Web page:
Yet Another Tunnel in Dalmatia?

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Drvenik Hvar map
Photo of future Drvenik port from web site

We’ve reported about the meeting of the Government cabinet, which was held in Split a couple of days ago.

A lot of large infrastructural projects were discussed and announced at that meeting; for instance, Minister Goran Marić spoke about how the former army barracks at Dračevac would finally be returned to the city of Split and put to commercial use, almost 9 years after Prime Minister Sanader signed the documents that were supposed to do just that: donate the property to the city, where the same technological park was planned. As I said, it was 9 years ago, so I don’t have a TCN link for you, but there are links in Croatian to prove it. Fast speed railway between the Split Airport and Split port, with the construction of the all-new Central railway station, worth around 1 billion kuna was supported, and 2 more billion kuna were promised for the construction of a multi-modal platform solution to the Split bypass, etc.

One other project was mentioned, which might make some eyebrows raise: digging of yet another tunnel in Dalmatia, connecting Drvenik, a small ferry port near Makarska with exit Ravča on the A1 highway. The tunnel would go through the Rilić mountain, which is a part of the Biokovo mountain range, around 50 kilometers south-east of the other tunnel through Biokovo, Sveti Ilija tunnel, which was open in 2013 and which was made toll-free for all passengers at the beginning of this year (while, at the same time, Učka tunnel has been open for traffic for over 35 years, and there’s still quite a steep toll to pass there).

Once it’s built, the tunnel would bring the ferry port of Drvenik much closer to the highway, which would present an interesting opportunity for some of the Dalmatian islands (there used to be a Drvenik-Korčula ferry line, which was discontinued in 2014), at the same time making the Vrgorac region (which is near Ravča highway exit) more accessible to car traffic from the coast. There is, of course, a highway going from Vrgorac to Ploče, 30ish kilometers, but apparently the region around Vrgorac needs another access point to the coastline.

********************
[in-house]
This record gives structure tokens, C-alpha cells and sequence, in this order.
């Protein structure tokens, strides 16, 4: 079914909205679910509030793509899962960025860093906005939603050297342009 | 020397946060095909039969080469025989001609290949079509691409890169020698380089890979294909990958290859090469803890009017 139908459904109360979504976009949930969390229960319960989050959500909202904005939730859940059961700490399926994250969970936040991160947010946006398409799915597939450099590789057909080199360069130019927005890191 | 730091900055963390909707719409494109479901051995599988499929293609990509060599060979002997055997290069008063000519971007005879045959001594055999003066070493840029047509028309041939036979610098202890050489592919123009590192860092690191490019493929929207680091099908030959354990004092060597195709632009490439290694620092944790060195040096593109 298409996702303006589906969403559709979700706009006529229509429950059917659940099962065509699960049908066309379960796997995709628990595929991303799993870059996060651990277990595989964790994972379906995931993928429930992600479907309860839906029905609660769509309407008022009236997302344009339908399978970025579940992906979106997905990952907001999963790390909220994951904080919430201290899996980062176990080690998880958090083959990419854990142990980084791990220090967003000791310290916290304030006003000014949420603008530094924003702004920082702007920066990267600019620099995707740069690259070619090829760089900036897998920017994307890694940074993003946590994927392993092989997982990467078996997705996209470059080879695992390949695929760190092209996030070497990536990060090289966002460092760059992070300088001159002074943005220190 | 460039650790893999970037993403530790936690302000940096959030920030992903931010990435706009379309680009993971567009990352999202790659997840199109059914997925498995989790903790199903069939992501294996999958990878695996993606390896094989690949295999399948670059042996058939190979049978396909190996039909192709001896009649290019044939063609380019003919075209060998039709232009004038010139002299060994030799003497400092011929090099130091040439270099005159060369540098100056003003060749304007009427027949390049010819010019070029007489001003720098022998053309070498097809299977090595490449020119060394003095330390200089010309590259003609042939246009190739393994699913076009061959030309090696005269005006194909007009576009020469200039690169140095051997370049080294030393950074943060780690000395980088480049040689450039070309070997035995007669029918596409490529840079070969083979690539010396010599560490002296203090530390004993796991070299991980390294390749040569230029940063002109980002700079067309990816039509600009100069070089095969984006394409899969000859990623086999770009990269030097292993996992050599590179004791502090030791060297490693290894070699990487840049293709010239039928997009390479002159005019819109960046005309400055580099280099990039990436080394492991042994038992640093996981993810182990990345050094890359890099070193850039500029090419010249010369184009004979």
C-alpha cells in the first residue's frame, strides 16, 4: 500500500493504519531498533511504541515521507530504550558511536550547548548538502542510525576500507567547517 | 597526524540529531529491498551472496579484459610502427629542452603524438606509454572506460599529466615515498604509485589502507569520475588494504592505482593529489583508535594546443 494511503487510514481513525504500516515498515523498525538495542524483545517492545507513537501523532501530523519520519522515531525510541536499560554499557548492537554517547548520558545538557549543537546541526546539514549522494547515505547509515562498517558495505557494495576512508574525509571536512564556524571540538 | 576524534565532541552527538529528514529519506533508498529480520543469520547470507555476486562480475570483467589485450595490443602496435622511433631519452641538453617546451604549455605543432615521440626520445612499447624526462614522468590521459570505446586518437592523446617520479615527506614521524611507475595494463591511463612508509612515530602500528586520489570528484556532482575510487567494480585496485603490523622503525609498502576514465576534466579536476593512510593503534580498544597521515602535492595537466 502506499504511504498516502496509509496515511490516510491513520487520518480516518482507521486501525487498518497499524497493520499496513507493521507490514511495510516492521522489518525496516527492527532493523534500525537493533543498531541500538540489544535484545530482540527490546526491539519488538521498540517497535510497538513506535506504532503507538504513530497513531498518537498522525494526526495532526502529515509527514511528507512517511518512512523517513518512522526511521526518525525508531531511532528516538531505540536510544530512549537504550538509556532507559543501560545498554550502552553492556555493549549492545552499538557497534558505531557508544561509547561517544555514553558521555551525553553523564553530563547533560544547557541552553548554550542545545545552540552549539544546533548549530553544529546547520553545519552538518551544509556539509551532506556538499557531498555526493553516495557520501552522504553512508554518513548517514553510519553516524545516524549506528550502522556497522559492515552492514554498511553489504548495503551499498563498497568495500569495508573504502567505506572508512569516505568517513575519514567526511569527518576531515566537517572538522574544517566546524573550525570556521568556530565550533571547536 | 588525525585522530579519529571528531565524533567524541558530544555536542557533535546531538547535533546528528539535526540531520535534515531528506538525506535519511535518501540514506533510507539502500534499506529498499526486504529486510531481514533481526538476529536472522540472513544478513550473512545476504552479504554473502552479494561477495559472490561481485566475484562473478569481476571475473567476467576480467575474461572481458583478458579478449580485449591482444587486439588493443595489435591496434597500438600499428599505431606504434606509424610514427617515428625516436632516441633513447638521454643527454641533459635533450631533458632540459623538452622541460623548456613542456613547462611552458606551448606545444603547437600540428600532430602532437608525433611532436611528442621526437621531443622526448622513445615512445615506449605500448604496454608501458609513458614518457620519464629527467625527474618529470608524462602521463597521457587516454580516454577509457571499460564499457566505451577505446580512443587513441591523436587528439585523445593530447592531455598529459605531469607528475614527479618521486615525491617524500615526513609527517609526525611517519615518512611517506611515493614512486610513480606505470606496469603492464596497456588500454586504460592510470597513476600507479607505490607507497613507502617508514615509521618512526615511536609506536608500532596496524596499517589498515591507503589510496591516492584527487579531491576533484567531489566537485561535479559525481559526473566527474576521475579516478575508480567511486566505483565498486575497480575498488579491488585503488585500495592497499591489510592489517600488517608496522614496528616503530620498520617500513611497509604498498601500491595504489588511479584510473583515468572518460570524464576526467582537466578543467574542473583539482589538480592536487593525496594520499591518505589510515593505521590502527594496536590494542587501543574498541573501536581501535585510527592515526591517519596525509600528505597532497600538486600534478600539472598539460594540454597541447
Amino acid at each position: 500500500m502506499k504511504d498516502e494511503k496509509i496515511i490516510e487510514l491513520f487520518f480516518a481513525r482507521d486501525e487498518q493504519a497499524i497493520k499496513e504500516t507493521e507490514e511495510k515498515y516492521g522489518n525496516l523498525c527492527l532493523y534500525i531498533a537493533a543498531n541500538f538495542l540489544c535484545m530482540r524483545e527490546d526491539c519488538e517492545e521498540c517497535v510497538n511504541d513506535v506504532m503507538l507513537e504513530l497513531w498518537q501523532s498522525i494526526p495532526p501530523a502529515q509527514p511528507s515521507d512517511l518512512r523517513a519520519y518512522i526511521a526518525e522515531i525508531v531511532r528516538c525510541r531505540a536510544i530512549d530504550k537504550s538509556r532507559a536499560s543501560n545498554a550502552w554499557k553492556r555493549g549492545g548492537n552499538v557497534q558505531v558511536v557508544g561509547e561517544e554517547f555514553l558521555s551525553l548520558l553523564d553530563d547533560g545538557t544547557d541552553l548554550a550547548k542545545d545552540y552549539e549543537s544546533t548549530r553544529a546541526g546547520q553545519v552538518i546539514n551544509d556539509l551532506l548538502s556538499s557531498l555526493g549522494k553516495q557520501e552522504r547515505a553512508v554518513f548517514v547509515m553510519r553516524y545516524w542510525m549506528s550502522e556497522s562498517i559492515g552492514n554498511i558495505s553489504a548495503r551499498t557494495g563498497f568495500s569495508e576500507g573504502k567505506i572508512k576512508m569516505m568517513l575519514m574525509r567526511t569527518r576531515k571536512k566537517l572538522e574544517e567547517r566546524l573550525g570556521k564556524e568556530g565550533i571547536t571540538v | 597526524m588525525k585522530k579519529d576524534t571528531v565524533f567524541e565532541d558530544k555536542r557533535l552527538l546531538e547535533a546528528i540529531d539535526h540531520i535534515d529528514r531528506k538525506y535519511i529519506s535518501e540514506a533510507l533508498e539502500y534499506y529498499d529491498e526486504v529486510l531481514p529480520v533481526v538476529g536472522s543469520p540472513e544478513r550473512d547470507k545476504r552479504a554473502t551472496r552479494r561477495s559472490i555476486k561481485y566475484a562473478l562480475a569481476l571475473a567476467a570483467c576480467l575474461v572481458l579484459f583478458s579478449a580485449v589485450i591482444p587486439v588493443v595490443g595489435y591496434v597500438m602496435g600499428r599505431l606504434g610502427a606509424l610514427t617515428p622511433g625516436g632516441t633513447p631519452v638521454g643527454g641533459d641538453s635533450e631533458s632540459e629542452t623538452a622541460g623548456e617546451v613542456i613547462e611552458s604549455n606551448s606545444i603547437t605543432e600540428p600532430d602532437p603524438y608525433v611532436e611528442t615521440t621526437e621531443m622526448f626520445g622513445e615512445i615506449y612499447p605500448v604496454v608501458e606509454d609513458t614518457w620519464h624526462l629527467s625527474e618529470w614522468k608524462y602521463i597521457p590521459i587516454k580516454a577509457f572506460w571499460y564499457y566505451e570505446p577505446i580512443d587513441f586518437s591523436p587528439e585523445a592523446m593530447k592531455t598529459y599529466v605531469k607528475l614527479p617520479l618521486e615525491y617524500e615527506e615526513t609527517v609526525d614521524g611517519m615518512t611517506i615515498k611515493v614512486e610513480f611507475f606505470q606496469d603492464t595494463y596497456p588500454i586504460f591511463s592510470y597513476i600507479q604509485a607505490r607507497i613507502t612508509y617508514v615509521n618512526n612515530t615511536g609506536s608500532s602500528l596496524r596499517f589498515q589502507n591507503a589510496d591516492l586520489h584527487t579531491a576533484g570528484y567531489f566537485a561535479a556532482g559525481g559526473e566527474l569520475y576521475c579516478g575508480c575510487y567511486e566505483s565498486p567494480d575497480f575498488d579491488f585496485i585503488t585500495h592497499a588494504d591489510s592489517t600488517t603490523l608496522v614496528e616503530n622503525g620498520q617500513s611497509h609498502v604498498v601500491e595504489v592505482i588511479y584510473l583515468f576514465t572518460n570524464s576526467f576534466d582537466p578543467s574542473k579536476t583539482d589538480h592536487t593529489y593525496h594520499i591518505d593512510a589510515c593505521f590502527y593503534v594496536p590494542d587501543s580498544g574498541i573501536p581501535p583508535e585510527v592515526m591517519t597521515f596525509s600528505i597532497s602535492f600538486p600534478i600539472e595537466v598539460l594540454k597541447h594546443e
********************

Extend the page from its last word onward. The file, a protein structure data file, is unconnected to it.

The tunnel is just one part of the wholesome Project of the traffic connectivity of Hvar Island, and that project should connect Poljica near the centre of the island with Sućuraj, a ferry port on the eastern-most tip of the island by a modern, normal road, unlike today’s road which is stuff from the traffic nightmares. The project would include the complete reconstruction of Drvenik and Sućuraj ferry ports, would allow for better tourist and overall growth of the Eastern part of Hvar Island (which is, admittedly, almost completely empty and less popular with tourists). And in some of the documents explaining why this would be needed for the growth of Hvar Island it says that this project would help further development of the Jelsa municipality!

Drvenik Hvar map

To make sense of that, please take a look at the map. I have underlined the important places in this story, you can see Vrgorac and Drvenik on the East (right-hand side of the map), hand-drawn line where the tunnel might go, Sućuraj on Hvar, the long and winding road to the Western, more developed side of the island which is supposed to be reconstructed, and Jelsa just 10 km from Stari Grad and under 30 from Hvar town – which are both frequently connected to Split and other Dalmatian islands by ferries, catamarans etc. during the tourist season!

So, while I don’t doubt that the project of the tunnel, the reconstruction of the two ferry ports and one horrible road are basically an excellent idea, I am not fully convinced of the return of investment for such a megalomaniacal and extremely expensive project. Of course, for now there are no official numbers of how much all of that would cost, but unofficial figures are around 130 million Euro, and even those who are proposing it are aware of that, if they are willing to say that Jelsa is one of the Eastern municipalities of Hvar!


CORRECTION: The original version of this article fails to acknowledge the fact that Jelsa Municipality is the largest one on the Hvar Island, that its boundary is far to the East from the Jelsa town, all the way to Bogomolje, and that it’s entirely possible that the Eastern part of the municipality would benefit greately from the tunnel, if not Jelsa town itself.


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